Posted on Apr 11, 2013 in Vancouver |
There’s a great hilly alley west of Windsor Street between 13th and 14th Avenue. A homeless guy walked by with a shopping cart (he really was wearing a red top and blue pants), and an older person was going for a walk in the distance. I sat in the middle of the alley, had to move for a car once, that’s not too bad.
As I mentioned a couple of posts ago, people sometimes start chatting or offering me beers when they see me sketching outside. Most people, of course, ignore what we urban sketchers do and just walk on by, which is what I expect. My theory is that most of us urban sketchers are introverts who have to overcome a bit of shyness every time we draw in public. Luckily I find that it gets easier all the time. I am happy to let people look over my shoulder but I won’t address them until they start talking to me.
But sitting still in public while everyone else moves around you makes you look somehow non-threatening and approachable. So it’s not uncommon for a couple of people to start talking to me whenever I draw in public. This means I have had some interesting encounters with people over the years of my urban sketching practice. Here’s a summary of what goes down:
— people who bring me a beer are awesome. Bring them on.
— some people want to critique my work or make suggestions as to what I should draw. I switch to politely-ignore-mode.
— there are people who are curious what I do for a living, whether I’m a professional artist, why I am sketching in this spot etc.
— when they find out I am a graphic designer, some people want to hire me to design their logo/brochure/website/coffee shop menu/lawn sign. This is not as welcome as you may think. I actually have a full slate of clients and am not looking for more work. And to be honest, it’s not my dream project to spiff up your business card.
— some people hire me to draw their house. I like doing that. I charge $150 plus GST and PST for one of my panoramas, and another $50 if you want me to add the perfect IKEA frame and custom-cut mat. Cheaper than a hockey game, and you get to brag for years, instead of just for as long as it takes to down a pitcher of beer.
— some people stop because their kid wants to look at what I’m doing. I welcome kids. Kids are right up there with the beer-bringers. Better yet, have your kid bring me a beer.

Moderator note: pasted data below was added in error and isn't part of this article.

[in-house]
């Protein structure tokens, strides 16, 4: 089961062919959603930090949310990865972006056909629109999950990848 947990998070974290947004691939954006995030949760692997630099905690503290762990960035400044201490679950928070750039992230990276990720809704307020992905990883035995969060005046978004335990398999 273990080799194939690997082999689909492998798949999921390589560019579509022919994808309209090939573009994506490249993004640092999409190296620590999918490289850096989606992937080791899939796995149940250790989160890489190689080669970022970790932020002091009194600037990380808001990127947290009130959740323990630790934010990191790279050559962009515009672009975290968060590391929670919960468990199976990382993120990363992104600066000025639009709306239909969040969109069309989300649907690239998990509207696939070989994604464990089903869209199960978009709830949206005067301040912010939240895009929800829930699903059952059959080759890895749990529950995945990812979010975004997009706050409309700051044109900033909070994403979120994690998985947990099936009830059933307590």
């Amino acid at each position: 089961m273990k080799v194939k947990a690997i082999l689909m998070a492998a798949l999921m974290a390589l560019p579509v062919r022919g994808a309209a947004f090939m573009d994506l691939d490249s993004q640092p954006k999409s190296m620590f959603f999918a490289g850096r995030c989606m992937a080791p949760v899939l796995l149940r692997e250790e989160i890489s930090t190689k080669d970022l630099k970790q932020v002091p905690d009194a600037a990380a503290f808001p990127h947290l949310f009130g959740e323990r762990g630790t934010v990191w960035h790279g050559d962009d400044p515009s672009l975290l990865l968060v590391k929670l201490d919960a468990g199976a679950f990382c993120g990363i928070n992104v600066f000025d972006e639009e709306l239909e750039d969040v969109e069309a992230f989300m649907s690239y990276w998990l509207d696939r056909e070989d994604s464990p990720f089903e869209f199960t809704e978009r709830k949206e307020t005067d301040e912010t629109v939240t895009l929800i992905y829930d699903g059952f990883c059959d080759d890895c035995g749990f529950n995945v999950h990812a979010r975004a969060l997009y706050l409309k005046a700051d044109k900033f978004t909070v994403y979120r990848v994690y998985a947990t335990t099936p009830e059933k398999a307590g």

— sometimes I get asked if I can teach them/their kid. Then I recommend an art school that can teach them/their kid.
— some people tell me that they used to like to draw and now they don’t do it anymore but they would love to get back to it. For those people, I now carry an extra pen and paper so I can tell them “draw with me right now”.
— some people feel compelled to tell me their life stories, which usually turn out to be sad.
— someone tried to pick me up once. At this stage in my life, that is far more flattering than annoying.
— then there are the down and out people who just chat for a while to butter me up so they can eventually ask me for money. My heart goes out to them but my wallet stays safely tucked away. Depending on where I’m sketching, I may not even bring my wallet with me. I take my big-city precautions but I don’t like to restrict where I’m going to draw.
— some people are a bit suspicious as to why I am drawing their street or their house; probably because they’ve never encountered anyone drawing on the street.
— some people’s questions may even communicate veiled hostility. Those are the most unpleasant encounters; I start to tense up and that’s the opposite of how I want to feel when I’m sketching.
But yesterday, I had what was probably my funniest encounter yet, which made me write this post to begin with. I met Rory, a construction worker, who suddenly walked into my drawing, lifted up his shirt and suggested that I draw him into my sketch along with his abs. Well, he said “abs”. I said “belly” when he handed me his cell phone so I could talk to “this woman he was hitting on and tell her how great he was”. I appreciate people who make the effort to kid around, even if some jokes fall flat. At least they put themselves out there.